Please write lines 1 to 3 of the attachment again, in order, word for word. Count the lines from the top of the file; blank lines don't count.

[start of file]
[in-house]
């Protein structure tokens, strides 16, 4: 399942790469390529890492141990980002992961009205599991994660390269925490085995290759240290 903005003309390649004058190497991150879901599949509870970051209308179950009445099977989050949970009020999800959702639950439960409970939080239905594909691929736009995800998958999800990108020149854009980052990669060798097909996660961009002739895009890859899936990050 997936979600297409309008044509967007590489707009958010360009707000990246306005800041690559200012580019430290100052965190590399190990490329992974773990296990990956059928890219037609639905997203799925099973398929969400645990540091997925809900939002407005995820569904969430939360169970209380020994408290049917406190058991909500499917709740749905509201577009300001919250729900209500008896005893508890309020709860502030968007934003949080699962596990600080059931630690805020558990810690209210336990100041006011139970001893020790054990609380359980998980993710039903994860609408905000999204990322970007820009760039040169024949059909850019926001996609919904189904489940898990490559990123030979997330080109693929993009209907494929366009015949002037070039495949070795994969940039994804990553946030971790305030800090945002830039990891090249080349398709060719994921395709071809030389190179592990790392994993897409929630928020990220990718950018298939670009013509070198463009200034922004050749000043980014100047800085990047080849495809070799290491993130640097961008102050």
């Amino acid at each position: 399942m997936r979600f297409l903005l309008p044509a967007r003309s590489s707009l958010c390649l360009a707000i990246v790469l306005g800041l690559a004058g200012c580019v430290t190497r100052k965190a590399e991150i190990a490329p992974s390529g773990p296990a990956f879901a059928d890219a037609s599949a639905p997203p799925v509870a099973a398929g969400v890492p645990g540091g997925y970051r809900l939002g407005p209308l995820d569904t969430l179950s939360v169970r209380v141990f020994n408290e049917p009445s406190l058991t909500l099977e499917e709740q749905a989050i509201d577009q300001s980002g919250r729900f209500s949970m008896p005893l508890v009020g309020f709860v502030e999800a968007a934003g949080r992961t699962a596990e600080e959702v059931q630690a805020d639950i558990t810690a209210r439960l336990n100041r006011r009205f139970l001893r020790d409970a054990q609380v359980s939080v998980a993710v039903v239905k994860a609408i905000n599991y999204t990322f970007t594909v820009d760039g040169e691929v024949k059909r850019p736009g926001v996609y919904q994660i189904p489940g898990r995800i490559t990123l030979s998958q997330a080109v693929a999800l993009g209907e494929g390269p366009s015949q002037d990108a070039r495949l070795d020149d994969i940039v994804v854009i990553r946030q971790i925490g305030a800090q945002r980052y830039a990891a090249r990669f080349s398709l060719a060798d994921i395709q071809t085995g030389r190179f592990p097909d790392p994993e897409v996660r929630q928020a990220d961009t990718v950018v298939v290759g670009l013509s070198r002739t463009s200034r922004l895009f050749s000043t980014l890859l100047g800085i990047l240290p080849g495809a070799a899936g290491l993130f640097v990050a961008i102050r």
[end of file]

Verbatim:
[in-house]
């Protein structure tokens, strides 16, 4: 399942790469390529890492141990980002992961009205599991994660390269925490085995290759240290 903005003309390649004058190497991150879901599949509870970051209308179950009445099977989050949970009020999800959702639950439960409970939080239905594909691929736009995800998958999800990108020149854009980052990669060798097909996660961009002739895009890859899936990050 997936979600297409309008044509967007590489707009958010360009707000990246306005800041690559200012580019430290100052965190590399190990490329992974773990296990990956059928890219037609639905997203799925099973398929969400645990540091997925809900939002407005995820569904969430939360169970209380020994408290049917406190058991909500499917709740749905509201577009300001919250729900209500008896005893508890309020709860502030968007934003949080699962596990600080059931630690805020558990810690209210336990100041006011139970001893020790054990609380359980998980993710039903994860609408905000999204990322970007820009760039040169024949059909850019926001996609919904189904489940898990490559990123030979997330080109693929993009209907494929366009015949002037070039495949070795994969940039994804990553946030971790305030800090945002830039990891090249080349398709060719994921395709071809030389190179592990790392994993897409929630928020990220990718950018298939670009013509070198463009200034922004050749000043980014100047800085990047080849495809070799290491993130640097961008102050």
């Amino acid at each position: 399942m997936r979600f297409l903005l309008p044509a967007r003309s590489s707009l958010c390649l360009a707000i990246v790469l306005g800041l690559a004058g200012c580019v430290t190497r100052k965190a590399e991150i190990a490329p992974s390529g773990p296990a990956f879901a059928d890219a037609s599949a639905p997203p799925v509870a099973a398929g969400v890492p645990g540091g997925y970051r809900l939002g407005p209308l995820d569904t969430l179950s939360v169970r209380v141990f020994n408290e049917p009445s406190l058991t909500l099977e499917e709740q749905a989050i509201d577009q300001s980002g919250r729900f209500s949970m008896p005893l508890v009020g309020f709860v502030e999800a968007a934003g949080r992961t699962a596990e600080e959702v059931q630690a805020d639950i558990t810690a209210r439960l336990n100041r006011r009205f139970l001893r020790d409970a054990q609380v359980s939080v998980a993710v039903v239905k994860a609408i905000n599991y999204t990322f970007t594909v820009d760039g040169e691929v024949k059909r850019p736009g926001v996609y919904q994660i189904p489940g898990r995800i490559t990123l030979s998958q997330a080109v693929a999800l993009g209907e494929g390269p366009s015949q002037d990108a070039r495949l070795d020149d994969i940039v994804v854009i990553r946030q971790i925490g305030a800090q945002r980052y830039a990891a090249r990669f080349s398709l060719a060798d994921i395709q071809t085995g030389r190179f592990p097909d790392p994993e897409v996660r929630q928020a990220d961009t990718v950018v298939v290759g670009l013509s070198r002739t463009s200034r922004l895009f050749s000043t980014l890859l100047g800085i990047l240290p080849g495809a070799a899936g290491l993130f640097v990050a961008i102050r």